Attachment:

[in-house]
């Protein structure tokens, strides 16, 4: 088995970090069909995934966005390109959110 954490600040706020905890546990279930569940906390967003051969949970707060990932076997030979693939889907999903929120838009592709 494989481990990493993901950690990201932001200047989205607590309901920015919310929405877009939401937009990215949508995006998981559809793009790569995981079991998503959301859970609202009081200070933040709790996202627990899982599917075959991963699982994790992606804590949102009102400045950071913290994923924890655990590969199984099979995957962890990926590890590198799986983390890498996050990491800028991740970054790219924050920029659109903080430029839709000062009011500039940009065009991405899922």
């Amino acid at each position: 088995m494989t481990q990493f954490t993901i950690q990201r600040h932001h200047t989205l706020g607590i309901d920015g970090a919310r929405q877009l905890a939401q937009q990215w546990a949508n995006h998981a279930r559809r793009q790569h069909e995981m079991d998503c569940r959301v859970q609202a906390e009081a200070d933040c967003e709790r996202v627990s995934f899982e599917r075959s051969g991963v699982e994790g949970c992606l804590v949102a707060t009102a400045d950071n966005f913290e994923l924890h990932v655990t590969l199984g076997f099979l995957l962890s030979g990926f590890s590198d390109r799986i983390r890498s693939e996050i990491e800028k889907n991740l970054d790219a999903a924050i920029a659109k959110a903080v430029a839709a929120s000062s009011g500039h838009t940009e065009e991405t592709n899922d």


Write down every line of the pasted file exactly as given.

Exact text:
[in-house]
């Protein structure tokens, strides 16, 4: 088995970090069909995934966005390109959110 954490600040706020905890546990279930569940906390967003051969949970707060990932076997030979693939889907999903929120838009592709 494989481990990493993901950690990201932001200047989205607590309901920015919310929405877009939401937009990215949508995006998981559809793009790569995981079991998503959301859970609202009081200070933040709790996202627990899982599917075959991963699982994790992606804590949102009102400045950071913290994923924890655990590969199984099979995957962890990926590890590198799986983390890498996050990491800028991740970054790219924050920029659109903080430029839709000062009011500039940009065009991405899922």
């Amino acid at each position: 088995m494989t481990q990493f954490t993901i950690q990201r600040h932001h200047t989205l706020g607590i309901d920015g970090a919310r929405q877009l905890a939401q937009q990215w546990a949508n995006h998981a279930r559809r793009q790569h069909e995981m079991d998503c569940r959301v859970q609202a906390e009081a200070d933040c967003e709790r996202v627990s995934f899982e599917r075959s051969g991963v699982e994790g949970c992606l804590v949102a707060t009102a400045d950071n966005f913290e994923l924890h990932v655990t590969l199984g076997f099979l995957l962890s030979g990926f590890s590198d390109r799986i983390r890498s693939e996050i990491e800028k889907n991740l970054d790219a999903a924050i920029a659109k959110a903080v430029a839709a929120s000062s009011g500039h838009t940009e065009e991405t592709n899922d």